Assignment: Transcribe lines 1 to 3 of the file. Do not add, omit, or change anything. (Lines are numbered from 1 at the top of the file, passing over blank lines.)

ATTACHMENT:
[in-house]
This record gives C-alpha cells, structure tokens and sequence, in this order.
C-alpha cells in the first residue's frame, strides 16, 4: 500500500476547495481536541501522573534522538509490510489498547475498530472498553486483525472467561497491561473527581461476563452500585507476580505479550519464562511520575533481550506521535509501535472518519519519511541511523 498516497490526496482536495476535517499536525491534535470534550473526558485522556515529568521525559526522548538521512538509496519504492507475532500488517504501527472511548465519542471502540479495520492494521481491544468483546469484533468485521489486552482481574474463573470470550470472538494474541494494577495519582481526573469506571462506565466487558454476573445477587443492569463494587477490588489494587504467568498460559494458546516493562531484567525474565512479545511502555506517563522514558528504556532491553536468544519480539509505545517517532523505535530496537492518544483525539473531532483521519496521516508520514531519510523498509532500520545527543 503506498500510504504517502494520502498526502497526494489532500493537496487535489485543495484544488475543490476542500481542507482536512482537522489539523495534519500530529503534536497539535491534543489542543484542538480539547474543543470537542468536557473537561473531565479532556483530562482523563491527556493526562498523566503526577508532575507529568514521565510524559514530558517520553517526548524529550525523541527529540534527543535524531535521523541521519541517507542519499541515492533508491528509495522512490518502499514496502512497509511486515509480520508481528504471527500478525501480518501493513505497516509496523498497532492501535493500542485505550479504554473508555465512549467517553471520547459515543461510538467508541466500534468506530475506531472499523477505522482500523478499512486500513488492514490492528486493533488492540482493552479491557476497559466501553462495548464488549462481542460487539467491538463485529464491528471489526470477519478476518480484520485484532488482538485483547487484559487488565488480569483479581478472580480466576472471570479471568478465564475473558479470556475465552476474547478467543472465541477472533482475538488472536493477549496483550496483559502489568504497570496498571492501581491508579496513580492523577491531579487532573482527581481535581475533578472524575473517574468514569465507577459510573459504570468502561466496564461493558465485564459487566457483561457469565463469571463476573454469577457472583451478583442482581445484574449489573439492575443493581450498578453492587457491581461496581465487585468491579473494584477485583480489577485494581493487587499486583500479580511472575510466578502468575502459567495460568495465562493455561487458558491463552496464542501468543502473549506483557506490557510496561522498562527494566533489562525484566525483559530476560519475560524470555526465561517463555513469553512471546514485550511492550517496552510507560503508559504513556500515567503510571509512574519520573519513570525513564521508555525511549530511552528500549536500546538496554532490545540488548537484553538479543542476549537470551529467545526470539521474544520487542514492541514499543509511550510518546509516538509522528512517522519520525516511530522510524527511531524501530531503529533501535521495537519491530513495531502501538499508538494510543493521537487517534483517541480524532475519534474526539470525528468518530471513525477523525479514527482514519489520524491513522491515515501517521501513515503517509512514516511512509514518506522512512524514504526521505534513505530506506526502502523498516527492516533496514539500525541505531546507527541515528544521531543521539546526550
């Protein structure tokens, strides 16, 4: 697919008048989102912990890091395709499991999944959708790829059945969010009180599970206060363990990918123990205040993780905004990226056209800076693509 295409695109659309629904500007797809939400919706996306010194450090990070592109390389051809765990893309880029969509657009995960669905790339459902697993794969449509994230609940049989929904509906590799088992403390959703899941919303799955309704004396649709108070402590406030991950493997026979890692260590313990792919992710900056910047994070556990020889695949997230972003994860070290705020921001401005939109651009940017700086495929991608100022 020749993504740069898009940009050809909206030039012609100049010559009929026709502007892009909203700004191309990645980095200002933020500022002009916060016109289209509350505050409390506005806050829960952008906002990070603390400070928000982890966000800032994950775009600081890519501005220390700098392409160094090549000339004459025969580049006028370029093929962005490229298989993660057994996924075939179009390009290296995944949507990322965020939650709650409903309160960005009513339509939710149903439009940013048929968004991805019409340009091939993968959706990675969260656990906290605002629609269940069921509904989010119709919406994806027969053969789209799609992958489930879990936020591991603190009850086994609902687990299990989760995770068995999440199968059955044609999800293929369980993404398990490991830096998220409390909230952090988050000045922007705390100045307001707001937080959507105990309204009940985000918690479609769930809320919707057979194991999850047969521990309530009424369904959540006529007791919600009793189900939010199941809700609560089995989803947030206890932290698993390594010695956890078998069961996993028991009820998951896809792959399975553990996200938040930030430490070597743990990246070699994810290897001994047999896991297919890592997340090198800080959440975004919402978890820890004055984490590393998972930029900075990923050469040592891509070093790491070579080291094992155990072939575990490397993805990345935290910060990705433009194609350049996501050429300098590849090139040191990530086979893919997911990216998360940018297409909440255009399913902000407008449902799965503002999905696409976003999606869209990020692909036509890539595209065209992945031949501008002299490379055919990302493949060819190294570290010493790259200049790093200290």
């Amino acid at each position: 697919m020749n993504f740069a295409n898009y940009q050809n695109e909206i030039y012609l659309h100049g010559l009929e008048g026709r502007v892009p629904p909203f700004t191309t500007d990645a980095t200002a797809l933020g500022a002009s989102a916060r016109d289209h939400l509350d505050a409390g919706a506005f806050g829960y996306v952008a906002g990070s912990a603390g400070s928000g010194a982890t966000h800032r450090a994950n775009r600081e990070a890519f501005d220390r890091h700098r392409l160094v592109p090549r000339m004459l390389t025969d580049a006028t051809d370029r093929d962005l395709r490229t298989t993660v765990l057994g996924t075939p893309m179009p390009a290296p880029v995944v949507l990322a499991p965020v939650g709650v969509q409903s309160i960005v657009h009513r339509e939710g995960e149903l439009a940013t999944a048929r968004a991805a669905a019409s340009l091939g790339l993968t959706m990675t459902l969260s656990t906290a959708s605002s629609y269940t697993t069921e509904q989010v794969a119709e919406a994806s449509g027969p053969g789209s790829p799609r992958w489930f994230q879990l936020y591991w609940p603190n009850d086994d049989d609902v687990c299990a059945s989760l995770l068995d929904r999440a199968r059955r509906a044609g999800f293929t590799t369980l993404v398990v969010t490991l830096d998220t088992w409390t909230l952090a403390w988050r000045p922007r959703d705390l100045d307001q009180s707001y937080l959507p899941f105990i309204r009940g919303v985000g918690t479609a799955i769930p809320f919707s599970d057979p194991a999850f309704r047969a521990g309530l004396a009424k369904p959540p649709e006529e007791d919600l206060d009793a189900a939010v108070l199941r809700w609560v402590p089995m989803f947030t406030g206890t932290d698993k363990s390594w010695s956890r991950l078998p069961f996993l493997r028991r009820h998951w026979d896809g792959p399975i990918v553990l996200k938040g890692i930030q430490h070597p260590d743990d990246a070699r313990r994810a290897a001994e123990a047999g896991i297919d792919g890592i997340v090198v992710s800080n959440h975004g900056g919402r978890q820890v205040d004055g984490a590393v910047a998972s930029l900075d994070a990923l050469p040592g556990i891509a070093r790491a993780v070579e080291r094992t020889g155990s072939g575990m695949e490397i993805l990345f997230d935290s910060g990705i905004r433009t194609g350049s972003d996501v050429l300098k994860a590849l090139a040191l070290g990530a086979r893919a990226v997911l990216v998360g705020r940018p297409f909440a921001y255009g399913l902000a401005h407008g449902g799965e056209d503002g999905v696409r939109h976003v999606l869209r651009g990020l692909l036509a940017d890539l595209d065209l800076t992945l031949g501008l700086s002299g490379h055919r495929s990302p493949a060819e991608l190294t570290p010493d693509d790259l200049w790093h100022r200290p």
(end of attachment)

[in-house]
This record gives C-alpha cells, structure tokens and sequence, in this order.
C-alpha cells in the first residue's frame, strides 16, 4: 500500500476547495481536541501522573534522538509490510489498547475498530472498553486483525472467561497491561473527581461476563452500585507476580505479550519464562511520575533481550506521535509501535472518519519519511541511523 498516497490526496482536495476535517499536525491534535470534550473526558485522556515529568521525559526522548538521512538509496519504492507475532500488517504501527472511548465519542471502540479495520492494521481491544468483546469484533468485521489486552482481574474463573470470550470472538494474541494494577495519582481526573469506571462506565466487558454476573445477587443492569463494587477490588489494587504467568498460559494458546516493562531484567525474565512479545511502555506517563522514558528504556532491553536468544519480539509505545517517532523505535530496537492518544483525539473531532483521519496521516508520514531519510523498509532500520545527543 503506498500510504504517502494520502498526502497526494489532500493537496487535489485543495484544488475543490476542500481542507482536512482537522489539523495534519500530529503534536497539535491534543489542543484542538480539547474543543470537542468536557473537561473531565479532556483530562482523563491527556493526562498523566503526577508532575507529568514521565510524559514530558517520553517526548524529550525523541527529540534527543535524531535521523541521519541517507542519499541515492533508491528509495522512490518502499514496502512497509511486515509480520508481528504471527500478525501480518501493513505497516509496523498497532492501535493500542485505550479504554473508555465512549467517553471520547459515543461510538467508541466500534468506530475506531472499523477505522482500523478499512486500513488492514490492528486493533488492540482493552479491557476497559466501553462495548464488549462481542460487539467491538463485529464491528471489526470477519478476518480484520485484532488482538485483547487484559487488565488480569483479581478472580480466576472471570479471568478465564475473558479470556475465552476474547478467543472465541477472533482475538488472536493477549496483550496483559502489568504497570496498571492501581491508579496513580492523577491531579487532573482527581481535581475533578472524575473517574468514569465507577459510573459504570468502561466496564461493558465485564459487566457483561457469565463469571463476573454469577457472583451478583442482581445484574449489573439492575443493581450498578453492587457491581461496581465487585468491579473494584477485583480489577485494581493487587499486583500479580511472575510466578502468575502459567495460568495465562493455561487458558491463552496464542501468543502473549506483557506490557510496561522498562527494566533489562525484566525483559530476560519475560524470555526465561517463555513469553512471546514485550511492550517496552510507560503508559504513556500515567503510571509512574519520573519513570525513564521508555525511549530511552528500549536500546538496554532490545540488548537484553538479543542476549537470551529467545526470539521474544520487542514492541514499543509511550510518546509516538509522528512517522519520525516511530522510524527511531524501530531503529533501535521495537519491530513495531502501538499508538494510543493521537487517534483517541480524532475519534474526539470525528468518530471513525477523525479514527482514519489520524491513522491515515501517521501513515503517509512514516511512509514518506522512512524514504526521505534513505530506506526502502523498516527492516533496514539500525541505531546507527541515528544521531543521539546526550